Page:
That’s because industries producing products of questionable health benefit all use a well-worn playbook, Nestle says, that requires “repeated and relentless use” of these strategies:
- Cast doubt on the science
- Fund research to produce desired results
- Offer gifts and consulting arrangements
- Use front groups
- Promote self-regulation
- Promote personal responsibility as the fundamental issue
- Use the courts to challenge critics and unfavourable regulations.
The tobacco industry’s use of the playbook included the endless repetition of statements, such as, “cigarette smoking is a matter of personal responsibility”, and “government attempts to regulate tobacco are manifestations of a nanny state”, among other things.
Both of which bear an uncanny resemblance to the current line coming from Coca-Cola New Zealand about personal responsibility on a page entitled: Do soft drinks cause obesity? “Like all food and beverages, soft drinks with sugar can be consumed in moderation as part of a balanced lifestyle as long as people don’t consume them to excess.”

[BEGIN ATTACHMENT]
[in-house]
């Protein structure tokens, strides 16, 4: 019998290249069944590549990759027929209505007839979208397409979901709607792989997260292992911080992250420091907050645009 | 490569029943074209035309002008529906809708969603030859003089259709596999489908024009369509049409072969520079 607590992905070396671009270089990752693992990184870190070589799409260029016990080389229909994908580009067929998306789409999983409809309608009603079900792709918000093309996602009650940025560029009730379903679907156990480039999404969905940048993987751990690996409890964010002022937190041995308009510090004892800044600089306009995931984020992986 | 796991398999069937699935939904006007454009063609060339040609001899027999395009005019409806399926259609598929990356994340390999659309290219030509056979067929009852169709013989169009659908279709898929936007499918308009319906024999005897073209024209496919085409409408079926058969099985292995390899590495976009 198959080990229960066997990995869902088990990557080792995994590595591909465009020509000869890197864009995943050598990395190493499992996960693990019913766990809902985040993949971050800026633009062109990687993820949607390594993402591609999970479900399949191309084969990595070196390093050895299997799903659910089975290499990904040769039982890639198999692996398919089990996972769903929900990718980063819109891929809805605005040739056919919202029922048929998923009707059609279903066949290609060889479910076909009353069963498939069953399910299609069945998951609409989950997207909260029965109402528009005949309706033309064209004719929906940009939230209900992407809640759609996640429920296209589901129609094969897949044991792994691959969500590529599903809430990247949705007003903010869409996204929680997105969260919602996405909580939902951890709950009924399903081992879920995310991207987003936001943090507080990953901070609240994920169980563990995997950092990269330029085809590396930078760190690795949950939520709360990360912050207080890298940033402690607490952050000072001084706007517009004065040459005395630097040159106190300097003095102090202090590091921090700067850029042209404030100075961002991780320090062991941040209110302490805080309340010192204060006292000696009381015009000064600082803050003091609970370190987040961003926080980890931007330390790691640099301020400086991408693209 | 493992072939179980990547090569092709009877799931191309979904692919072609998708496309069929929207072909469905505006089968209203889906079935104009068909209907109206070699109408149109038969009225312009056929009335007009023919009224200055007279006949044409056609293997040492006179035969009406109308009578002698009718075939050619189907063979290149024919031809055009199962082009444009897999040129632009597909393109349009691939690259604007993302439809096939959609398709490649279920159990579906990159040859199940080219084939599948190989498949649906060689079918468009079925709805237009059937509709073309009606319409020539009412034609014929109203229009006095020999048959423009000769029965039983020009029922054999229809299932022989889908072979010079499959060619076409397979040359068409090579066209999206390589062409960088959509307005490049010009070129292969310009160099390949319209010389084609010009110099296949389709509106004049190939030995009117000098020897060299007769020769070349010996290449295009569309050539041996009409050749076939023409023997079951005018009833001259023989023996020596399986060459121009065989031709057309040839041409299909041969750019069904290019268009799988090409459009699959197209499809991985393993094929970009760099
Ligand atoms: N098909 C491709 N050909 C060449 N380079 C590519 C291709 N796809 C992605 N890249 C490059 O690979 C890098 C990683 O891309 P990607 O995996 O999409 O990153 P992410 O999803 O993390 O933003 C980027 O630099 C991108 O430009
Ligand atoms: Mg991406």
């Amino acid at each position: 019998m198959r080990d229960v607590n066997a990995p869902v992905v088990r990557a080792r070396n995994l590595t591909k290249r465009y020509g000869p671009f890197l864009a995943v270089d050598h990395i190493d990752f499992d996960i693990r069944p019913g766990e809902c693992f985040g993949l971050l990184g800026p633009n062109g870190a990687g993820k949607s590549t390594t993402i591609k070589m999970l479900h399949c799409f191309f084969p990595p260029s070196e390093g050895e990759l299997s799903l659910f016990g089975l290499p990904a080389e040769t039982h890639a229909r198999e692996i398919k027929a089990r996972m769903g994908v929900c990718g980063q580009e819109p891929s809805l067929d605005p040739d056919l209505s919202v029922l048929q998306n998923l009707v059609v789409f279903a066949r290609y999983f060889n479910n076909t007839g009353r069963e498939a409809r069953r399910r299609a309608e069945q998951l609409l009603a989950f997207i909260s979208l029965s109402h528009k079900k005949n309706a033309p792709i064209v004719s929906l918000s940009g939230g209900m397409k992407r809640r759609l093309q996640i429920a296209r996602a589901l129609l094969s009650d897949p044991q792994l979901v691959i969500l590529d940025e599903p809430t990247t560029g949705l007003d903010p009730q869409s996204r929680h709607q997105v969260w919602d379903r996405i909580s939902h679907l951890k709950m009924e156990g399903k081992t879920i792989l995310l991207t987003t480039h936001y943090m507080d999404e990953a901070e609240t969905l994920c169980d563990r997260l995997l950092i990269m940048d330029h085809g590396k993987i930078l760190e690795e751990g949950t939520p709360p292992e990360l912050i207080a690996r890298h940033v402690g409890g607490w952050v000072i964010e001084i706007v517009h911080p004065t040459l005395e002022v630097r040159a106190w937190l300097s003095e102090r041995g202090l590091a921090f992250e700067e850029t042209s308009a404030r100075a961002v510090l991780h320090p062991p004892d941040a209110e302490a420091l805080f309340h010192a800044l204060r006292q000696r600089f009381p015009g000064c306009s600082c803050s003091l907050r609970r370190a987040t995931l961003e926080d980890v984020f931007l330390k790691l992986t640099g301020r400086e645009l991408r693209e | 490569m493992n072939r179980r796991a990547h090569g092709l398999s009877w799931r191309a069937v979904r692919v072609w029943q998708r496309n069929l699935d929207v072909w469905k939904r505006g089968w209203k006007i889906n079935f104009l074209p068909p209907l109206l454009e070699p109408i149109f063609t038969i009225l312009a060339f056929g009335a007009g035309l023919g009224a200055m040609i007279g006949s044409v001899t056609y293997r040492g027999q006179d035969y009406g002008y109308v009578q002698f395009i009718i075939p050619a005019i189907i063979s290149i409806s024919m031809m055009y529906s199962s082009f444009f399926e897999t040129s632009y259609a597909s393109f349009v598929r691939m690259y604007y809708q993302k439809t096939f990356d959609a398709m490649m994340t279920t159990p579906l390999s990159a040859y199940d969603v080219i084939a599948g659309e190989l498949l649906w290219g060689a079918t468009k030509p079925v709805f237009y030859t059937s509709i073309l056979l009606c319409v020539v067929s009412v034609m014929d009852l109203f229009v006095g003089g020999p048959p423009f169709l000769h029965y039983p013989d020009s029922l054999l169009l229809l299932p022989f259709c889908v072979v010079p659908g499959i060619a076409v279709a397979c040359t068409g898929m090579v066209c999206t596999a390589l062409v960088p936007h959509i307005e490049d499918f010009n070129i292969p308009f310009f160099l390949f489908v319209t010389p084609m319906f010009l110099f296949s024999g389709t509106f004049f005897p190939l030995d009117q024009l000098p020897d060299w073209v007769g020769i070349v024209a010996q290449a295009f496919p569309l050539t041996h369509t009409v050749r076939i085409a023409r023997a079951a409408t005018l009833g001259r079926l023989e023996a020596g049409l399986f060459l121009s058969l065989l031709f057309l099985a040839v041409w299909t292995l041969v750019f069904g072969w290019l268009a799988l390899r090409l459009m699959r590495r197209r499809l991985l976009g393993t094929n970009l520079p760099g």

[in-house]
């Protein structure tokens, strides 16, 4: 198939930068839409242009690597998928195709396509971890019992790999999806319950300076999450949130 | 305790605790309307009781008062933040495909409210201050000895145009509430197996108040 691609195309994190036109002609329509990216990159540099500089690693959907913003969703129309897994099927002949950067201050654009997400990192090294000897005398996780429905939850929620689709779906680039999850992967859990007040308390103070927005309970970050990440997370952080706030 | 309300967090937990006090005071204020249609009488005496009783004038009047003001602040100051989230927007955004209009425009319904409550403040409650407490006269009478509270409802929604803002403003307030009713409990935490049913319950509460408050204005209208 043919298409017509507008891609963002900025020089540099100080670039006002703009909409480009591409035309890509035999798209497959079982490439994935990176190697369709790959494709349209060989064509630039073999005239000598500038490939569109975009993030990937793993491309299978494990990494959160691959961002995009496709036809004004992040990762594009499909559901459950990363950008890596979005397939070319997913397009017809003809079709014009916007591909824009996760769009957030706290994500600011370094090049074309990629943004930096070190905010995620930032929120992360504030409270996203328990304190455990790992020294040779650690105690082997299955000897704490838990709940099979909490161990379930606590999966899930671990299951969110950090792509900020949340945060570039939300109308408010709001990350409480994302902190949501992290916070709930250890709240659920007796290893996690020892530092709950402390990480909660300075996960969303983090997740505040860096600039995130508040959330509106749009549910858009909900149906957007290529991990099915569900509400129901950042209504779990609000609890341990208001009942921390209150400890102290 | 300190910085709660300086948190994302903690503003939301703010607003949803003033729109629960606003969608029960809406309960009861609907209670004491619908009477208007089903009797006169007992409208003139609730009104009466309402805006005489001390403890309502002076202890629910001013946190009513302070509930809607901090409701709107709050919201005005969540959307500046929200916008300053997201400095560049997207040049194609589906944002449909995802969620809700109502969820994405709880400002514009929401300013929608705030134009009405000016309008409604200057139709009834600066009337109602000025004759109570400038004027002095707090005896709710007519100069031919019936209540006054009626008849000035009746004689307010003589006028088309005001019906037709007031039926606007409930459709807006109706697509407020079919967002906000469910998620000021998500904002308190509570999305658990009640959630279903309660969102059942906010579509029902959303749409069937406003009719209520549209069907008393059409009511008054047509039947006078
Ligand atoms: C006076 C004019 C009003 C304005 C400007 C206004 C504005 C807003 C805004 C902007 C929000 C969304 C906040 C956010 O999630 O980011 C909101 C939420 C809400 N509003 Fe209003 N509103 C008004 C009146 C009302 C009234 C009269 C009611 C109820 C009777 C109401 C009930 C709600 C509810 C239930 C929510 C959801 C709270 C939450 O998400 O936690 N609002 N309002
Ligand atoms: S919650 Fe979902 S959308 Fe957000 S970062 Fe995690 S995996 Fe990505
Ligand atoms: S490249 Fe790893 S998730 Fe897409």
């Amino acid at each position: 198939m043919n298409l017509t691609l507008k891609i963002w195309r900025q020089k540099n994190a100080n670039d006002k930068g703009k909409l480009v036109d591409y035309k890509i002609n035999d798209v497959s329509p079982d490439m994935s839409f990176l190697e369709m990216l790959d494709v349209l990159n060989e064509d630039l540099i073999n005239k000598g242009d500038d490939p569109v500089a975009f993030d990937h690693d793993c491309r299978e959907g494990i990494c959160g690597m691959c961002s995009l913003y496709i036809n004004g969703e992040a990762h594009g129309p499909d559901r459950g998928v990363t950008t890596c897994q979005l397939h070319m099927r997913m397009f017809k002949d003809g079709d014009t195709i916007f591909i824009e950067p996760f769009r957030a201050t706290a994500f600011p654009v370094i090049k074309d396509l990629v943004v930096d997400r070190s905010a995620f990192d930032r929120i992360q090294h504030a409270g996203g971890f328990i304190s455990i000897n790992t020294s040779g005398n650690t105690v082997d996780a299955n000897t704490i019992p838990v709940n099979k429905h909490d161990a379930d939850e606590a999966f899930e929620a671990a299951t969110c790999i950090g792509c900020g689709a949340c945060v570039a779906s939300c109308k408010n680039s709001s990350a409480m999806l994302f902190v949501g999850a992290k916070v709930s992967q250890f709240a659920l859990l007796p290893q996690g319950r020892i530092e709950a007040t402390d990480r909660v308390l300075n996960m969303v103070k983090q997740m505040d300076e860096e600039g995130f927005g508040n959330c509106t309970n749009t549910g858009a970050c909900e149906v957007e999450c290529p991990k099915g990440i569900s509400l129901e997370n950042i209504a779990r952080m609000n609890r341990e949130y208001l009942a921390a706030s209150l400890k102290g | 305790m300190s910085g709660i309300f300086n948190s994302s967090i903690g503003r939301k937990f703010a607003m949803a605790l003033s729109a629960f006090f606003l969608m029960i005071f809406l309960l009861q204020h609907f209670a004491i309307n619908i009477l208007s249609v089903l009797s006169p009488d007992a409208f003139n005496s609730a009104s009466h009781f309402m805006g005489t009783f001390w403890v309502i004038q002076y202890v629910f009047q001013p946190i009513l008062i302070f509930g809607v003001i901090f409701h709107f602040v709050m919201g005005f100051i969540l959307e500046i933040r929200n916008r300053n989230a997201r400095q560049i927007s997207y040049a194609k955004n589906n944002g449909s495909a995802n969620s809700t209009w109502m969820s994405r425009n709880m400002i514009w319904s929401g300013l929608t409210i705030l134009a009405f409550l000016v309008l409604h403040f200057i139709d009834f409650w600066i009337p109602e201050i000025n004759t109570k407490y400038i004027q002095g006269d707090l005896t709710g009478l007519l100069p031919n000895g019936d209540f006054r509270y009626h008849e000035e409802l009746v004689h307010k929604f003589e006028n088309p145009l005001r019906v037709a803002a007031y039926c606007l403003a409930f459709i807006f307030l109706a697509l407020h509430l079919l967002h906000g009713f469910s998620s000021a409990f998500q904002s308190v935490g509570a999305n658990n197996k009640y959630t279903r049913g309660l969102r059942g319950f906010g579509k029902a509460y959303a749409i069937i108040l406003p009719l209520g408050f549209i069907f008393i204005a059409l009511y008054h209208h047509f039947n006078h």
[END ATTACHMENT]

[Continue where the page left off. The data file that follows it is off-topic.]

The inference is clear – Coca-Cola has absolved itself of blame for obesity because it’s your personal responsibility to ensure you don’t consume its product to excess.
Meanwhile, suggestions that we regulate sugar-sweetened beverages are met with cries such as, “Kiwis just want to get on with their lives without being dictated to by nanny state zealots,” from Cameron Slater’s Whale Oil blog.
But, before we throw the baby out with the bathwater, it’s worth considering the value of industry-funded research. At the end of the day, it costs money to conduct clinical trials and observational studies. And if the food industry is prepared to fund independent research, what’s wrong with that?